Ten minutes before the first panel is due to begin, I take my seat in the most comfortable church pew ever made. I look around, and I am the 4th person in the room. Judging by the amount of election pamphlets in the other room, candidates are going to comfortably outnumber voters, and I start to wrack my brain for the suitable bowling alone comments. By 6.30, however, there is a respectable, bordering on large crowd, and the NAACP chapter president opens procedings. The Pastor leads the room in prayer. I quickly stifle my knee-jerk First Amendment indignance; I am, after all, sitting in a church pew, surrounded by hymnals. There’s a time a place for the high horse, and I suspect this isn’t it. I look instead to the first panel, candidates for Sheriff, the Council, and County Executive. It could be a national piety contest. A row of furrowed brows, clasped hands, and eyes closed in fierce concentration on the pastors voice. As we move from the prayer to Pledge of Allegiance, there is a just barely dignified scramble as chairs are pushed back the flag is faced. No candidate wants to be seen as the last to press their hand over their heart. It would appear that Harford county residents have to make their electoral choices from a pool of the most devout, patriotic citizens in the entire country.

The event itself is nondescript, which in itself is perhaps a testament to the pull of the NAACP. Even with a hour for each panel, the sheer volume of candidates means that beyond a simple two minute stump speech, there is no real time for questions, certainly not for follow-up. The platitudes are as anodyne as they are predictable, and although some candidates mention their party affiliation, it remains difficult to tell Democrats and Republicans apart. In the introduction, the merits of a well informed electorate was touted, but it seemed to me that this forum did very little to inform the audience, save to put into stark relief the lack of real choice available. The only moments that deviated from orthodoxy came from fringe candidates, greens and libertarians. No coherent left (or indeed right) wing position was laid out. There is some token resistance to NSA programs, but the largest round of applause comes from a stout defence of the right to snoop on ill-defined ‘terrorists’. Everyone is against taxes, for job creators, and abhors ‘partisan politics’. Indeed, one of the most common refrains is “I’m not a politician”. Really? Because you’re sitting at a candidates forum, asking people to vote for you to hold elective office. Seems… political to me.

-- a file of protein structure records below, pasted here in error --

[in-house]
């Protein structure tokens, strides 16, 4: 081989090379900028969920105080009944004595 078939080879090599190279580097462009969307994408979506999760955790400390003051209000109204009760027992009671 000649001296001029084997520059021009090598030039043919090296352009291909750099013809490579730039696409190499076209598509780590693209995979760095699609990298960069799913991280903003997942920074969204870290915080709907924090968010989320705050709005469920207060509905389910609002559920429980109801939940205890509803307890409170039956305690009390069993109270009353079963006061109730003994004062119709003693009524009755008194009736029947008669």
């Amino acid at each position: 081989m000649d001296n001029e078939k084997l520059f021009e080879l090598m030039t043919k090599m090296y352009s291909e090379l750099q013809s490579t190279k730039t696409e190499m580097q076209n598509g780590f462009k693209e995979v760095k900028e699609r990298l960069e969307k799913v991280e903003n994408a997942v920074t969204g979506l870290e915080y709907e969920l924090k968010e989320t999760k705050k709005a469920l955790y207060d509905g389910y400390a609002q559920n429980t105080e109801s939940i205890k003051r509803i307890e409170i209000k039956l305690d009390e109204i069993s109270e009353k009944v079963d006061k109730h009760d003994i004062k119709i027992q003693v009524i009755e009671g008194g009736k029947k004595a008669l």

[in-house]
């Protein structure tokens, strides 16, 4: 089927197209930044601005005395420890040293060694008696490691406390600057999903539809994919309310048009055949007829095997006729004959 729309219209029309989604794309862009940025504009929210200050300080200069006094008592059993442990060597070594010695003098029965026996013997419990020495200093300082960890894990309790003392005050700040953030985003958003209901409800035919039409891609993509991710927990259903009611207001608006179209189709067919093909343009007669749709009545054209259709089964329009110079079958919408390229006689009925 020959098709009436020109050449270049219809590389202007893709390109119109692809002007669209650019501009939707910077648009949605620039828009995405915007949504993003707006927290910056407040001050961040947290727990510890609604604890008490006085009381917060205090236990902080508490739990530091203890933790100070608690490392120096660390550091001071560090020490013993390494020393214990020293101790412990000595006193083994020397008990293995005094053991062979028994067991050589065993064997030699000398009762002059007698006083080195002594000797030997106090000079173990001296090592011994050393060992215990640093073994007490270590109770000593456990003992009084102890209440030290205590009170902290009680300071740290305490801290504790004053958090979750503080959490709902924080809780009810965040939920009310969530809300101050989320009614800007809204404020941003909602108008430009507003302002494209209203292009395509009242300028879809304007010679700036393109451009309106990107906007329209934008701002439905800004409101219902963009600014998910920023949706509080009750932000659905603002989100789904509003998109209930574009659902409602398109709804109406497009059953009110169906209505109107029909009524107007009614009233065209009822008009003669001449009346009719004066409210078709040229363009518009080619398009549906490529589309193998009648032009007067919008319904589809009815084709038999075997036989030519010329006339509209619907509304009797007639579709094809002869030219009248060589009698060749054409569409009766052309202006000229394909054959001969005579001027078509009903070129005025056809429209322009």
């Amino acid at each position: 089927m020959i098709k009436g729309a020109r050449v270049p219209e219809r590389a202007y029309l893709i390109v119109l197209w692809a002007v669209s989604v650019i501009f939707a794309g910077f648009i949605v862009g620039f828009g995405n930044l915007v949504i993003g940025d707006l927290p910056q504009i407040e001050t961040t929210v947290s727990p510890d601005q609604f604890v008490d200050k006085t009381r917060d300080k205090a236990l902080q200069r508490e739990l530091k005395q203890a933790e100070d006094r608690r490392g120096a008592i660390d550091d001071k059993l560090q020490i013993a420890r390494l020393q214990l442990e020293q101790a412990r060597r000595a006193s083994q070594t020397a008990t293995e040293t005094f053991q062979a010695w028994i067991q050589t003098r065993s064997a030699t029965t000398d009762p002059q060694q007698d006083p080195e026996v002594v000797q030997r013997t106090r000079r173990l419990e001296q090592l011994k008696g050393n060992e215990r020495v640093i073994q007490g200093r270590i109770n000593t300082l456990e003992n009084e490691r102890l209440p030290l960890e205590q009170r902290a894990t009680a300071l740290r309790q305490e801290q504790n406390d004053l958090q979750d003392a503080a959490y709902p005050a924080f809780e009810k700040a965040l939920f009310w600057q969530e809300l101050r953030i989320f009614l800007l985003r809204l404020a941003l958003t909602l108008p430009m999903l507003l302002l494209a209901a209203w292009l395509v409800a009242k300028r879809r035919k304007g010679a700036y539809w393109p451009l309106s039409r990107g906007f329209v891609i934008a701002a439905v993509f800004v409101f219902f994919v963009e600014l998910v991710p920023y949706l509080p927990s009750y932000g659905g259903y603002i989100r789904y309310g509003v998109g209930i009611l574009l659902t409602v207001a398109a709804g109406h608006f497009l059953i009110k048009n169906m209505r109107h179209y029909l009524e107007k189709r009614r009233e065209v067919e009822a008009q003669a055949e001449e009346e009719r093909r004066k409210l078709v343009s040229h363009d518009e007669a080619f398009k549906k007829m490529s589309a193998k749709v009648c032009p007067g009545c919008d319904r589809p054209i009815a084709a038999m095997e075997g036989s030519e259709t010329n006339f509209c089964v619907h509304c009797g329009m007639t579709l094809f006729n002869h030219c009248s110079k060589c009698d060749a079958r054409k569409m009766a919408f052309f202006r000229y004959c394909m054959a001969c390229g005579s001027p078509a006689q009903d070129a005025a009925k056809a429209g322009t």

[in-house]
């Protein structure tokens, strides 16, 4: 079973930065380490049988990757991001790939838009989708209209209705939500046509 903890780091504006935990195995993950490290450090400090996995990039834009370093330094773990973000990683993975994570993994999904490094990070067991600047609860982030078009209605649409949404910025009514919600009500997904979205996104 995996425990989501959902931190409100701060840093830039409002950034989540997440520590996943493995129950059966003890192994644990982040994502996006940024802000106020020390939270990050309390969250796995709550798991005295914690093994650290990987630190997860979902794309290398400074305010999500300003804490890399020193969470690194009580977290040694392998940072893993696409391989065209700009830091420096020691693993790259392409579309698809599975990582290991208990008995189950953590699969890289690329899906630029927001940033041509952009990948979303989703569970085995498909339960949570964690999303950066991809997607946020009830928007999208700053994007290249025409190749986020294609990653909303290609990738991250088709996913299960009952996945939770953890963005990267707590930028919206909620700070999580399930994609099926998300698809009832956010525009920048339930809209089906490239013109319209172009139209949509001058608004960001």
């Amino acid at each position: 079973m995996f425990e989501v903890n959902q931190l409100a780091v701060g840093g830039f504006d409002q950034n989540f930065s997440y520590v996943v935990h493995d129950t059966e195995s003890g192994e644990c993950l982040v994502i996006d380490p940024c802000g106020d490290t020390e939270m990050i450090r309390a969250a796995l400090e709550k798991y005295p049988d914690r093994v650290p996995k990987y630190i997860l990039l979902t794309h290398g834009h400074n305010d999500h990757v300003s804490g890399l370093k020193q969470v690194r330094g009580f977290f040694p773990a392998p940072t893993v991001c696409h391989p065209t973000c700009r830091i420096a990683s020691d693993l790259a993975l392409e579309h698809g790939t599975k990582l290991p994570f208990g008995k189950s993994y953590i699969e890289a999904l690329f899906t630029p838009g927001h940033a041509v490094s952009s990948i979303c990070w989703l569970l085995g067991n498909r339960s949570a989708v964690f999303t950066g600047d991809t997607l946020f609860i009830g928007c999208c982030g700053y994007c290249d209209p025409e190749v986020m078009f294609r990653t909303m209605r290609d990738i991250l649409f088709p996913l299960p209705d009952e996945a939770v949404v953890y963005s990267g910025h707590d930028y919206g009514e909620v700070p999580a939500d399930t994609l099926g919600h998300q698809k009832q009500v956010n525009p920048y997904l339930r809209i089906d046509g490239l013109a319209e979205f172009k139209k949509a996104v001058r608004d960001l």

The forum ends with the school board panel. I submit a question- Do you believe in evolution, yes or no?- but it isn’t asked. Instead, a question about getting greater church involvement in schools is asked, and again, the candidates line up to display their love and commitment to erasing the barrier between church and state. Not one suggests that perhaps it’s inappropriate. A final prayer rounds out the evening, and I leave, wondering who a left wing atheist could possibly vote for. I’m still wondering.